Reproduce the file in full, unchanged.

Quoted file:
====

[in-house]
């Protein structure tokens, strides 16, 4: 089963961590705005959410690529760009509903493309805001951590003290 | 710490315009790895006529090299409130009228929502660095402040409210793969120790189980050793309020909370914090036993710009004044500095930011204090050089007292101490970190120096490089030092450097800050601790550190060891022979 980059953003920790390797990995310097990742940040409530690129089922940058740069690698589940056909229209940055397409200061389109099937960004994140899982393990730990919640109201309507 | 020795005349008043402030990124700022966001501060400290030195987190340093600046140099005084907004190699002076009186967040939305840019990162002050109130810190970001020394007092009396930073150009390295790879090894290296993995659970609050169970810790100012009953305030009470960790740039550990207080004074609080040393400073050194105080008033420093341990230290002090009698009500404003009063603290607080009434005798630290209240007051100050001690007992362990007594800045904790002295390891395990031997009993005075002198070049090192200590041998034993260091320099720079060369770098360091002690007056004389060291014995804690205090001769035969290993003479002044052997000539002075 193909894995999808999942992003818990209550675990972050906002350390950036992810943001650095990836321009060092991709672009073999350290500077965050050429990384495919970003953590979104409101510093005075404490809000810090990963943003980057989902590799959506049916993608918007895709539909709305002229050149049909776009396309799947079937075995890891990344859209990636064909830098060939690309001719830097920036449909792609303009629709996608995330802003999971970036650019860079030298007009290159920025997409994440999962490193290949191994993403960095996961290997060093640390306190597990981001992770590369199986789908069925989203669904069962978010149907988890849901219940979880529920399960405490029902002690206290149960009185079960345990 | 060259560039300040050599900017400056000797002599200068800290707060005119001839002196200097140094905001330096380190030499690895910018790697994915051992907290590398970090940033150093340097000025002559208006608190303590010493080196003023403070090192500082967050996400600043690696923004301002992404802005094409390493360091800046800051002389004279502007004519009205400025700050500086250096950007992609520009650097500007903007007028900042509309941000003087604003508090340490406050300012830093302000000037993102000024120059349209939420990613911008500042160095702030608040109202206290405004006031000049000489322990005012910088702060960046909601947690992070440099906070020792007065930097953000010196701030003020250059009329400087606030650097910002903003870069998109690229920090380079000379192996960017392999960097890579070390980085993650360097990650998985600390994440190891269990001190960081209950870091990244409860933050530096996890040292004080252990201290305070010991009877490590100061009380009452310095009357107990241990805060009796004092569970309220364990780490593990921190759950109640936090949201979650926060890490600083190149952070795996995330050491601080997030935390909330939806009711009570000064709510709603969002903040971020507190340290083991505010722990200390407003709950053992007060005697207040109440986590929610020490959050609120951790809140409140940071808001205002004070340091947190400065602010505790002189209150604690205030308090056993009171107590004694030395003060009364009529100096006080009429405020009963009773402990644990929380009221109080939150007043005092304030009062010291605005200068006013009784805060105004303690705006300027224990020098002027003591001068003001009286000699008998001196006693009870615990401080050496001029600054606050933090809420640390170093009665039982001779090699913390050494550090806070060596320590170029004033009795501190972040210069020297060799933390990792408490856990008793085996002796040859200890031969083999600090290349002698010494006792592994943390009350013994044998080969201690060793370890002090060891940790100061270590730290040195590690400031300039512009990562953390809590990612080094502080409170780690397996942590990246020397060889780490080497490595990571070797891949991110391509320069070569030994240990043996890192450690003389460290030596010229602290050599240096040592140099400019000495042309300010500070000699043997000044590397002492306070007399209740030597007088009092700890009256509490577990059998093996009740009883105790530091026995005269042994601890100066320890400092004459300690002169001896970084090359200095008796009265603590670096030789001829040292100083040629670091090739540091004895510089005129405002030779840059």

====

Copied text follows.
[in-house]
């Protein structure tokens, strides 16, 4: 089963961590705005959410690529760009509903493309805001951590003290 | 710490315009790895006529090299409130009228929502660095402040409210793969120790189980050793309020909370914090036993710009004044500095930011204090050089007292101490970190120096490089030092450097800050601790550190060891022979 980059953003920790390797990995310097990742940040409530690129089922940058740069690698589940056909229209940055397409200061389109099937960004994140899982393990730990919640109201309507 | 020795005349008043402030990124700022966001501060400290030195987190340093600046140099005084907004190699002076009186967040939305840019990162002050109130810190970001020394007092009396930073150009390295790879090894290296993995659970609050169970810790100012009953305030009470960790740039550990207080004074609080040393400073050194105080008033420093341990230290002090009698009500404003009063603290607080009434005798630290209240007051100050001690007992362990007594800045904790002295390891395990031997009993005075002198070049090192200590041998034993260091320099720079060369770098360091002690007056004389060291014995804690205090001769035969290993003479002044052997000539002075 193909894995999808999942992003818990209550675990972050906002350390950036992810943001650095990836321009060092991709672009073999350290500077965050050429990384495919970003953590979104409101510093005075404490809000810090990963943003980057989902590799959506049916993608918007895709539909709305002229050149049909776009396309799947079937075995890891990344859209990636064909830098060939690309001719830097920036449909792609303009629709996608995330802003999971970036650019860079030298007009290159920025997409994440999962490193290949191994993403960095996961290997060093640390306190597990981001992770590369199986789908069925989203669904069962978010149907988890849901219940979880529920399960405490029902002690206290149960009185079960345990 | 060259560039300040050599900017400056000797002599200068800290707060005119001839002196200097140094905001330096380190030499690895910018790697994915051992907290590398970090940033150093340097000025002559208006608190303590010493080196003023403070090192500082967050996400600043690696923004301002992404802005094409390493360091800046800051002389004279502007004519009205400025700050500086250096950007992609520009650097500007903007007028900042509309941000003087604003508090340490406050300012830093302000000037993102000024120059349209939420990613911008500042160095702030608040109202206290405004006031000049000489322990005012910088702060960046909601947690992070440099906070020792007065930097953000010196701030003020250059009329400087606030650097910002903003870069998109690229920090380079000379192996960017392999960097890579070390980085993650360097990650998985600390994440190891269990001190960081209950870091990244409860933050530096996890040292004080252990201290305070010991009877490590100061009380009452310095009357107990241990805060009796004092569970309220364990780490593990921190759950109640936090949201979650926060890490600083190149952070795996995330050491601080997030935390909330939806009711009570000064709510709603969002903040971020507190340290083991505010722990200390407003709950053992007060005697207040109440986590929610020490959050609120951790809140409140940071808001205002004070340091947190400065602010505790002189209150604690205030308090056993009171107590004694030395003060009364009529100096006080009429405020009963009773402990644990929380009221109080939150007043005092304030009062010291605005200068006013009784805060105004303690705006300027224990020098002027003591001068003001009286000699008998001196006693009870615990401080050496001029600054606050933090809420640390170093009665039982001779090699913390050494550090806070060596320590170029004033009795501190972040210069020297060799933390990792408490856990008793085996002796040859200890031969083999600090290349002698010494006792592994943390009350013994044998080969201690060793370890002090060891940790100061270590730290040195590690400031300039512009990562953390809590990612080094502080409170780690397996942590990246020397060889780490080497490595990571070797891949991110391509320069070569030994240990043996890192450690003389460290030596010229602290050599240096040592140099400019000495042309300010500070000699043997000044590397002492306070007399209740030597007088009092700890009256509490577990059998093996009740009883105790530091026995005269042994601890100066320890400092004459300690002169001896970084090359200095008796009265603590670096030789001829040292100083040629670091090739540091004895510089005129405002030779840059």